I was shocked to read an article earlier this year pointing out that more large companies in the U.S. were run by men named John than by the opposite sex.
It left me wondering if the figures here in Canada would be any better. So our company did some research and found that there were as many CEOs named Michael in Canada’s 100 largest companies in 2014 as there were female CEOs.
Perhaps becoming a CEO of a big company in Canada is tough to achieve if you’re a woman. It must be easier for women to attain high ranks in management, just not the top spot, right?
To help get a more complete picture of female representation in the workplace we took a look at how the top 100 Canadian companies (by revenue) disclose gender representation in their public reports. In addition to websites, annual reports and management circulars, we looked at company sustainability reports, since gender equity is often cited as a key sustainability indicator.
We found that 69 of the top 100 companies disclosed some type of gender statistics. Some of these companies reported on female representation in senior management or as executive officers, some only on total employees, and some reported on all three.
For the companies that did report, women represented 34 per cent of total employees. Women in senior management averaged 23 per cent, while women in executive officer roles comprised only 16 per cent. A number of companies had zero female executive officers, including Barrick Gold, CP Rail and Rogers. Since roughly two-thirds of the top 100 companies reported these statistics, the complete numbers might tell a different story. Unfortunately, that story would likely be even worse, since leaders tend to be more transparent than laggards.
The best companies for gender equity were banks and financial service providers, maintaining more than 60 per cent representation of women among all employees. Of the largest 100 Canadian companies, the highest percentage of female employees was found at Desjardins Group, with 75 per cent. National Bank of Canada had the highest percentage of women in senior management roles, at 47 per cent.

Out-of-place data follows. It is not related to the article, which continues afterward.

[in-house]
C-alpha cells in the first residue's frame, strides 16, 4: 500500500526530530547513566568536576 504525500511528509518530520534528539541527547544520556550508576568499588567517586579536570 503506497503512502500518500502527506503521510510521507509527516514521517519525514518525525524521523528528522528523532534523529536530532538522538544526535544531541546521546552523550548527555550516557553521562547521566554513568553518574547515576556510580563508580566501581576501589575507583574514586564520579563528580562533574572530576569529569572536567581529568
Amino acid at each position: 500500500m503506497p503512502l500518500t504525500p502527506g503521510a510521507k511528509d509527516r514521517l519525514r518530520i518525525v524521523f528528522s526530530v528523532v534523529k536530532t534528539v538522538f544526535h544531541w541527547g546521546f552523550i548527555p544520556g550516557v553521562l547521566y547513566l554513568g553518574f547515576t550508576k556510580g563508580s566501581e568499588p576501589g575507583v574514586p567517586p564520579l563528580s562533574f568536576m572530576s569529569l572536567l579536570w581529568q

It’s not surprising that companies in the mining sector, traditionally perceived as a male-dominated industry, performed poorly. Potash Corp reported the second lowest overall female workforce (eight per cent), while Teck Resources was second lowest for females in senior management (six per cent). Potash and Teck are often championed as sustainability leaders in their respective industries.
With the equitable treatment of employees viewed as a basic tenet of sustainability, it was disappointing to find such poor performance among well-known sustainability leaders in this area.
Following the announcement of the 2015 Global 100 list of the most sustainable companies in the world, Elaine Cohen, an expert in corporate sustainability, determined that the 10 companies topping the list have women comprising just 11 per cent of their executive committees.
Is there an explanation for all of these low numbers? One often-cited reason is that many women stay at home to raise children. Yet women still comprised 47 per cent of the Canadian workforce in 2014. It would be nice to see senior management representation coming close to reflecting this figure.
Most heads of human resources departments will claim that their company does not discriminate based on gender, and that they only hire and promote the best and the brightest. This does not explain why the best and the brightest seem to be overwhelmingly male. The meritocracy clearly is not working, unless we buy the retrograde notion that women are generally less qualified.
Quotas are widely despised, so companies are pursuing other solutions to right the balance. Several of the Canadian companies we reviewed noted they have women’s networks, along with mentoring and leadership programs. BMO has set quantitative targets to help increase the share of women in senior leadership and board positions.
In 2014, seven provinces and two territories adopted expanded disclosure requirements for listed companies to report their approach for adding more women to their board and to senior management.
We can only hope that the bright light of disclosure leads to significant organizational change.
Mark Brownlie is Chief Executive of Responsibility Matters Inc., a Calgary-based advisory firm helping companies and non-profits with sustainability strategies and communications